Name: ___________________________________ Address: _________________________________ City/State/Zip: ____________________________ Phone: ________________ (for billing purposes only) Mail Check to: Gallup Sun, PO Box 1212, Gallup, NM 87305 • Fax: (505) 212-0391 • Email: firstname.lastname@example.org Credit Card #: _________________ Exp: _______ 3-4 digit code: _________ Billing zip: _________ Pay By Phone: (505) 722-8994 The Gallup Sun is distributed weekly, on Fridays. Forms received after Wednesday, the subscription will start the following Friday.
PUBLIC NOTICE IS HEREBY GIVEN that the McKinley County Electric Generating Facility Economic District Authority (the “Authority”), the governing body of the McKinley County Electric Generating Facility Economic District (MCEGFED), will hold a Regular Meeting on Tuesday, March 23, 2021 at 9:00 a.m. Adhering to the Social Distancing Protocols, issued by the Governor’s Office; and the requirements of the Open Meetings Act allowing members of the public to attend and listen to meetings of a quorum of the Authority, this meeting will be physically closed to the public but open to the public via technology services. Members of the public may view the live stream feed offered on the approved Facebook account of the McKinley County Office of Emergency Management. Members of the public are welcome to call in with comments about any of the items on the agenda. The comment call in number (505.863.1400) will be monitored beginning at 8:15 am on the day of the meeting; and it will stop being monitored at 9:00 am on the day of the meeting. Please give your name, and the Agenda Item Number you desire to comment on, and a return phone number. When, at the appropriate time for making comments on the agenda items, (beginning at approximately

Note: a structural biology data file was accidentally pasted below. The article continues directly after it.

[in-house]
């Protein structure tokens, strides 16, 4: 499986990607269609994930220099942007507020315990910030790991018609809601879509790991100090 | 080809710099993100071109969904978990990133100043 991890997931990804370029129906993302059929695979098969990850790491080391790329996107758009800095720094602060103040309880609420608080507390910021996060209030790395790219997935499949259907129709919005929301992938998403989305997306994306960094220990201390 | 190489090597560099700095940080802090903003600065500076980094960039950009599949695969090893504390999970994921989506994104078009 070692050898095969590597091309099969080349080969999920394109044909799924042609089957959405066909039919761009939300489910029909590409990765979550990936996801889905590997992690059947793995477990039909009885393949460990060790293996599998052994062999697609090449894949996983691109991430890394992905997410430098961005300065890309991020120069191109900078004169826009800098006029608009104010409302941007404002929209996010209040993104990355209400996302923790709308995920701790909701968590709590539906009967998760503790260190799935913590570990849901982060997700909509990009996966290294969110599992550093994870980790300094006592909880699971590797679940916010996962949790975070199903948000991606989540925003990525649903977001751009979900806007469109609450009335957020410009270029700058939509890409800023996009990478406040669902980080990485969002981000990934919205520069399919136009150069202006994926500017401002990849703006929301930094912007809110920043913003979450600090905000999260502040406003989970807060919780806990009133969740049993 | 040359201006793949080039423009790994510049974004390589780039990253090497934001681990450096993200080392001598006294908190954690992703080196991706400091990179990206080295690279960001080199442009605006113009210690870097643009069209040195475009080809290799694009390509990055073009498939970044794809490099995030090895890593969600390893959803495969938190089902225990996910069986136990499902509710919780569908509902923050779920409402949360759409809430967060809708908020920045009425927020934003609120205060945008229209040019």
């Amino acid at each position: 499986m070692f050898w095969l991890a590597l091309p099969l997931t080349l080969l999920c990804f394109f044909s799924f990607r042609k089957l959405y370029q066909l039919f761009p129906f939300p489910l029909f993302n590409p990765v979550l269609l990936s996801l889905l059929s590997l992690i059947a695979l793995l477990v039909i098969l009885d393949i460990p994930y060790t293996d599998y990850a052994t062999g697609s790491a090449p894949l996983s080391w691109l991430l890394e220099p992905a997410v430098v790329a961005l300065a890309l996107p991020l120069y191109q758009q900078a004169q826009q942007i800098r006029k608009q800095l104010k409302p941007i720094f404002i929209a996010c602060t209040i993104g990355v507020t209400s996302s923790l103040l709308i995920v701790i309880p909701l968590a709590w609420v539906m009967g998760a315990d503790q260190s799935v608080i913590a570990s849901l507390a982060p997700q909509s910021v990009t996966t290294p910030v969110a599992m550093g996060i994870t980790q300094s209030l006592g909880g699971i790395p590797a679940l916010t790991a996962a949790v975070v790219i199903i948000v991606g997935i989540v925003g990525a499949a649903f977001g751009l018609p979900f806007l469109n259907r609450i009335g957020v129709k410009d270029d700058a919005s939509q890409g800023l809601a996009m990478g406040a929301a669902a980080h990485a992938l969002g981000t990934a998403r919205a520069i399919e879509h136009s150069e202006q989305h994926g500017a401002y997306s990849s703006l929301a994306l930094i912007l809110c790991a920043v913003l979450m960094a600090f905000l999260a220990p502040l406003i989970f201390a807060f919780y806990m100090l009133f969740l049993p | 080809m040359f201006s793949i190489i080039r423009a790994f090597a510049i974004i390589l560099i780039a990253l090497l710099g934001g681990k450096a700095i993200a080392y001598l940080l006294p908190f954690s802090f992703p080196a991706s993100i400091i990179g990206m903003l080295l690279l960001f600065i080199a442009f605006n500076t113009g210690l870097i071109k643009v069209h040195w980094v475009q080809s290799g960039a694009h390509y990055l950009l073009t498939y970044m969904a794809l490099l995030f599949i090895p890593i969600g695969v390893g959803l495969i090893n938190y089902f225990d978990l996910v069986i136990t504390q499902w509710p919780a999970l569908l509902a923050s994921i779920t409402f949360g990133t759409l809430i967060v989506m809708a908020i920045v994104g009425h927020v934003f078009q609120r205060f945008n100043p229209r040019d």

1:03 pm) the Authority Acting Chair will call you on your return number so you can make your comment. The Authority Acting Chair pursuant to state law can limit the time of comments and reduce common or cumulative comments as needed. The members of the Authority at their option can participate by phone or other technological participation methods. A copy of the agenda will be available at the McKinley County Managers office 72 hours prior to the meeting and will be posted for the MCEGFED on the McKinley County Web site until an alternate web site is contracted for or established by the Authority. Auxiliary aides for the disabled are available upon request; please contact Janessa McMahon at (505) 863-1400 ext. 1053 at least five calendar days in advance of the meeting to make any necessary arrangements. All interested parties are invited to attend via live stream mentioned herein. Done on behalf of the McKinley County Electric Generating Facility Economic District Authority this 18th day of March 2021. Publication by posting date: March 18, 2021 before 3:00 pm. Published in Gallup Sun March 19, 2021.
COMMUNITY CALENDAR MARCH 19 – MARCH 25, 2021 FRIDAY, March 19
4 pm Chess League is back with online play. Please register ahead of time by emailing email@example.com. Internet access will be needed for play on lichess.org. For more information, call (505) 863-1291.
ON THE BOOKS: WOMEN’S HERSTORY MONTH
11 am on Facebook, @ galluplibrary, or YouTube at Octavia Fellin Public Library. to view episodes of On the Books: Women’s Herstory Month where we’re exploring Women’s History through authors and works in our collection. This week our focus is on Pirate Queens. SATURDAY, March 20